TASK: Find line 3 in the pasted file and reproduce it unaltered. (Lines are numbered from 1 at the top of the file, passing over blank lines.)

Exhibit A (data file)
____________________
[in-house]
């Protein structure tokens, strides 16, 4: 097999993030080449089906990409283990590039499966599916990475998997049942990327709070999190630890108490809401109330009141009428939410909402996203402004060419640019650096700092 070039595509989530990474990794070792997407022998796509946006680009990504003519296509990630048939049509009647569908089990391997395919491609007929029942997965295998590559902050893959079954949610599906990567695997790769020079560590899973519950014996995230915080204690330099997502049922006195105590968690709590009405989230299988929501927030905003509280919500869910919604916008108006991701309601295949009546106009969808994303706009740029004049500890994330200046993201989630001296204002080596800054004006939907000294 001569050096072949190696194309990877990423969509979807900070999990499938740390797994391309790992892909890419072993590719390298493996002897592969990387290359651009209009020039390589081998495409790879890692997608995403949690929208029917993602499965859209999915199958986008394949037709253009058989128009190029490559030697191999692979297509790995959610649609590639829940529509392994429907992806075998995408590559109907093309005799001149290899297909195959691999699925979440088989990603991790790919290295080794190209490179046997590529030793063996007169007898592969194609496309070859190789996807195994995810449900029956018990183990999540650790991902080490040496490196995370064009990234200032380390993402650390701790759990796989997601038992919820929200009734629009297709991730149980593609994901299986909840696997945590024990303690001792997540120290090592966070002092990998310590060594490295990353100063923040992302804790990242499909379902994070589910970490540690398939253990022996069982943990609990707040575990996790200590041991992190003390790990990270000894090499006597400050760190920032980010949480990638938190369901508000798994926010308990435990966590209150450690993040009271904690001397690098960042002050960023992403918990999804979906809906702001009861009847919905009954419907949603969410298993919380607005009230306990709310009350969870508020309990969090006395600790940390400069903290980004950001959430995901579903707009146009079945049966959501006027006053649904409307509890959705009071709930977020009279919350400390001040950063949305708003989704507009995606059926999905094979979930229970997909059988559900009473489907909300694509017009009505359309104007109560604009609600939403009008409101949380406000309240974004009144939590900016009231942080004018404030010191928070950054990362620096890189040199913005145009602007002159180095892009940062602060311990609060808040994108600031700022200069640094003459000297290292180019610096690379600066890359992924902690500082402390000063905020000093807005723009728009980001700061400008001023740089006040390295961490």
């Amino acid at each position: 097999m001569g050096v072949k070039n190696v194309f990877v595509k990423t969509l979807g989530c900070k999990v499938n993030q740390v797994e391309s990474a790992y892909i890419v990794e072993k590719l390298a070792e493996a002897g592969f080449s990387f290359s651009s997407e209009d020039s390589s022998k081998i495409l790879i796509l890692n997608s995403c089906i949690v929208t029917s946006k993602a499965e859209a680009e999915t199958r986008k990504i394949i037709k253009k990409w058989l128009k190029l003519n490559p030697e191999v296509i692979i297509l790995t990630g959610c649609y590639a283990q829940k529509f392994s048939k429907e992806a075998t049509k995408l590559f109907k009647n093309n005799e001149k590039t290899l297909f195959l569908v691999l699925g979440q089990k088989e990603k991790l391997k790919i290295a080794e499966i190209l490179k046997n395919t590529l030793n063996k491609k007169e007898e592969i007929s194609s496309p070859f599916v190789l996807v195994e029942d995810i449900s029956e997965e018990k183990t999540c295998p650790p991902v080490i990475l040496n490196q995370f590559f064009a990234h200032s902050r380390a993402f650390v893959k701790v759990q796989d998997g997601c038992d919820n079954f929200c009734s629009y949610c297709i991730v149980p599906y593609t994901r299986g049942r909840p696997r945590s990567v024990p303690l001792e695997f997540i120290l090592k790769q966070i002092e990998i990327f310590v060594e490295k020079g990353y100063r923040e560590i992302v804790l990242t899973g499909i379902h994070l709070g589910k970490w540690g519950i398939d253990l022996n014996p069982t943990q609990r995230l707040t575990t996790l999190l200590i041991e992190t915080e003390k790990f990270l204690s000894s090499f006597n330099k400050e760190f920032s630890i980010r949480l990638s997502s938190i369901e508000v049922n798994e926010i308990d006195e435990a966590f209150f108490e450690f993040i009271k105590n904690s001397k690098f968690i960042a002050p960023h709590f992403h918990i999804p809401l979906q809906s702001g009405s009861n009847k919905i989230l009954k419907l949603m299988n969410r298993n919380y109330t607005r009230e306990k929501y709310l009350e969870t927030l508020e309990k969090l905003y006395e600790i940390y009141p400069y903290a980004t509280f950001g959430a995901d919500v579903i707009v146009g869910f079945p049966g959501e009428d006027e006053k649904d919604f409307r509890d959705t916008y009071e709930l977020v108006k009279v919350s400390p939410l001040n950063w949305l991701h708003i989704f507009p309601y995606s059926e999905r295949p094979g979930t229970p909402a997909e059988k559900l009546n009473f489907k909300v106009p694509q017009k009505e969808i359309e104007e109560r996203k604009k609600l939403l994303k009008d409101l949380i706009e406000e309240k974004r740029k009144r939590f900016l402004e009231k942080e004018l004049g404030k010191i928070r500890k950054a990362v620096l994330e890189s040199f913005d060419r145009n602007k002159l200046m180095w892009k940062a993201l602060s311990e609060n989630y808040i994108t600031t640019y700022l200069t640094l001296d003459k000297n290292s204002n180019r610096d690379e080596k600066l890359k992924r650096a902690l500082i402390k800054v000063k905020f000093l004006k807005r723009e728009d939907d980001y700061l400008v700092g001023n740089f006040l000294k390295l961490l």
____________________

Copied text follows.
């Amino acid at each position: 097999m001569g050096v072949k070039n190696v194309f990877v595509k990423t969509l979807g989530c900070k999990v499938n993030q740390v797994e391309s990474a790992y892909i890419v990794e072993k590719l390298a070792e493996a002897g592969f080449s990387f290359s651009s997407e209009d020039s390589s022998k081998i495409l790879i796509l890692n997608s995403c089906i949690v929208t029917s946006k993602a499965e859209a680009e999915t199958r986008k990504i394949i037709k253009k990409w058989l128009k190029l003519n490559p030697e191999v296509i692979i297509l790995t990630g959610c649609y590639a283990q829940k529509f392994s048939k429907e992806a075998t049509k995408l590559f109907k009647n093309n005799e001149k590039t290899l297909f195959l569908v691999l699925g979440q089990k088989e990603k991790l391997k790919i290295a080794e499966i190209l490179k046997n395919t590529l030793n063996k491609k007169e007898e592969i007929s194609s496309p070859f599916v190789l996807v195994e029942d995810i449900s029956e997965e018990k183990t999540c295998p650790p991902v080490i990475l040496n490196q995370f590559f064009a990234h200032s902050r380390a993402f650390v893959k701790v759990q796989d998997g997601c038992d919820n079954f929200c009734s629009y949610c297709i991730v149980p599906y593609t994901r299986g049942r909840p696997r945590s990567v024990p303690l001792e695997f997540i120290l090592k790769q966070i002092e990998i990327f310590v060594e490295k020079g990353y100063r923040e560590i992302v804790l990242t899973g499909i379902h994070l709070g589910k970490w540690g519950i398939d253990l022996n014996p069982t943990q609990r995230l707040t575990t996790l999190l200590i041991e992190t915080e003390k790990f990270l204690s000894s090499f006597n330099k400050e760190f920032s630890i980010r949480l990638s997502s938190i369901e508000v049922n798994e926010i308990d006195e435990a966590f209150f108490e450690f993040i009271k105590n904690s001397k690098f968690i960042a002050p960023h709590f992403h918990i999804p809401l979906q809906s702001g009405s009861n009847k919905i989230l009954k419907l949603m299988n969410r298993n919380y109330t607005r009230e306990k929501y709310l009350e969870t927030l508020e309990k969090l905003y006395e600790i940390y009141p400069y903290a980004t509280f950001g959430a995901d919500v579903i707009v146009g869910f079945p049966g959501e009428d006027e006053k649904d919604f409307r509890d959705t916008y009071e709930l977020v108006k009279v919350s400390p939410l001040n950063w949305l991701h708003i989704f507009p309601y995606s059926e999905r295949p094979g979930t229970p909402a997909e059988k559900l009546n009473f489907k909300v106009p694509q017009k009505e969808i359309e104007e109560r996203k604009k609600l939403l994303k009008d409101l949380i706009e406000e309240k974004r740029k009144r939590f900016l402004e009231k942080e004018l004049g404030k010191i928070r500890k950054a990362v620096l994330e890189s040199f913005d060419r145009n602007k002159l200046m180095w892009k940062a993201l602060s311990e609060n989630y808040i994108t600031t640019y700022l200069t640094l001296d003459k000297n290292s204002n180019r610096d690379e080596k600066l890359k992924r650096a902690l500082i402390k800054v000063k905020f000093l004006k807005r723009e728009d939907d980001y700061l400008v700092g001023n740089f006040l000294k390295l961490l």